We will only end slavery if we work together
We will only end slavery if we work together. Last year I spoke of my work with International Justice Mission (IJM) in the Philippines where I helped to prosecute those who trafficked children in the sex trade. I‘m now am a lawyer working with an international corporate law firm in London. My firm is one of the ten largest law firms in the world. They do business in every corner of the globe and are frequently instructed on the world’s most high profile corporate mandates.
But why would you care about that? Because they also give over 56,000 hours of free “pro bono” work a year to charities—and that’s worth a bit over $23 million USD. What they have found out over the course of their nearly 300 year history is that lawyers frequently want to do more than just earn money; they want to do more than just sign the largest deals or win the most complex commercial cases. There is a dormant hunger in the corporate world for more than just money—a hunger for meaning. No one disputes that there is a deep desire within each of us here for connection with those that suffer. But we must also know that that same desire lies dormant in the hearts of those who work for the world’s largest law firms, banks and investment firms—because both the corporate lawyer and the NGO worker are made in the image of God.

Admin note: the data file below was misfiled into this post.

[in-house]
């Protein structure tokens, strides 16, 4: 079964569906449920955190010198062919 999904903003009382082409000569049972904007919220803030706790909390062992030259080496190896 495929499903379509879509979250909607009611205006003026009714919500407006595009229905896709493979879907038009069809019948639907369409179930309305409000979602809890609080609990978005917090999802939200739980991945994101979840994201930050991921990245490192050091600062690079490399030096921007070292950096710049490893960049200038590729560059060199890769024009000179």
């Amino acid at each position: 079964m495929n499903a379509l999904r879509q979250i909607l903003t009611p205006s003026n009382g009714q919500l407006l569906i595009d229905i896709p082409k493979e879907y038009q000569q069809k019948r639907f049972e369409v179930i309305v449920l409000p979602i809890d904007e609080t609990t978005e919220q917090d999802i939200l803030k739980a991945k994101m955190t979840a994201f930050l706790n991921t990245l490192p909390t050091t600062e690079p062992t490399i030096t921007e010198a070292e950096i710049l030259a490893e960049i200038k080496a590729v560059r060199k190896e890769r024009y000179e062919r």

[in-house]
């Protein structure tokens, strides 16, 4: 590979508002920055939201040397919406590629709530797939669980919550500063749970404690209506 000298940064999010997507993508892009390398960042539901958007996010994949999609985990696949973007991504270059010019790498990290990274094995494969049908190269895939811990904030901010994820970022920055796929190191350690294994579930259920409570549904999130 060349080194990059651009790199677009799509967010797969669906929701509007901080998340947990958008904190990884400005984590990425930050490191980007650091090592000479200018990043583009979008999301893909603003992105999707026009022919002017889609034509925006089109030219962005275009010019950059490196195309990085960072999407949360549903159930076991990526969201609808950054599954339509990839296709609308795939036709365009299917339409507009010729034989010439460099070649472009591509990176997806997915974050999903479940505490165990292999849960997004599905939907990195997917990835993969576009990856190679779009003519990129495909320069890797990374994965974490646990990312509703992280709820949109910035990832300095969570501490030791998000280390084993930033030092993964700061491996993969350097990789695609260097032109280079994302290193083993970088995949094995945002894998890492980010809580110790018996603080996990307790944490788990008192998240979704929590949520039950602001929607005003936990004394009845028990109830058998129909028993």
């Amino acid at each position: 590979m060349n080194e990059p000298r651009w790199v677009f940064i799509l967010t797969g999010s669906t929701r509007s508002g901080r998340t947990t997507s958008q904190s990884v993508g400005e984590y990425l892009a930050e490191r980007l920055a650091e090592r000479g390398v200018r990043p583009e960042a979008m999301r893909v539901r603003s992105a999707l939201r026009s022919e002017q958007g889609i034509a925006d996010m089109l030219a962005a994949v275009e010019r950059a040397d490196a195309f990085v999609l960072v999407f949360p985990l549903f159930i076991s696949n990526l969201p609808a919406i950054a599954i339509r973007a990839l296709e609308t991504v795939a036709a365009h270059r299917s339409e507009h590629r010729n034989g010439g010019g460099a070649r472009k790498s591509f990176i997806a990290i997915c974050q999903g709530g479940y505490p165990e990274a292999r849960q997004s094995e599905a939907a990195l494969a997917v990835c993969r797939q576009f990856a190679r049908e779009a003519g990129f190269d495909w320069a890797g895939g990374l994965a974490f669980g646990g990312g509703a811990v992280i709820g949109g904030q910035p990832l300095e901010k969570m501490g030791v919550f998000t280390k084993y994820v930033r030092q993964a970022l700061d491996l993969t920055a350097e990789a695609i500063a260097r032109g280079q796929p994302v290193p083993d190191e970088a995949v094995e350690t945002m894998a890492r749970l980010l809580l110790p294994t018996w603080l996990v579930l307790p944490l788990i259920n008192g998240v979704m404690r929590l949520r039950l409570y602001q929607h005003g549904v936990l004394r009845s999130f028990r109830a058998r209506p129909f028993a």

Our challenge is to re-imagine how we can engage the corporate world to join us in the fight to end slavery; because we will only end slavery if we work together.
At IJM we have over 1300 Alumni (people like me who have worked on the front lines of counter-trafficking doing sting operations, counselling victims, prosecuting traffickers) and now they have all returned to their host countries—all doing different work. But many of them are now corporate lawyers, working for global law firms. My role now within IJM has been re-connecting with these Alumni and seeing how they would like to re-engage with the work of front line counter-trafficking—and specifically how they can engage their law firms with this work.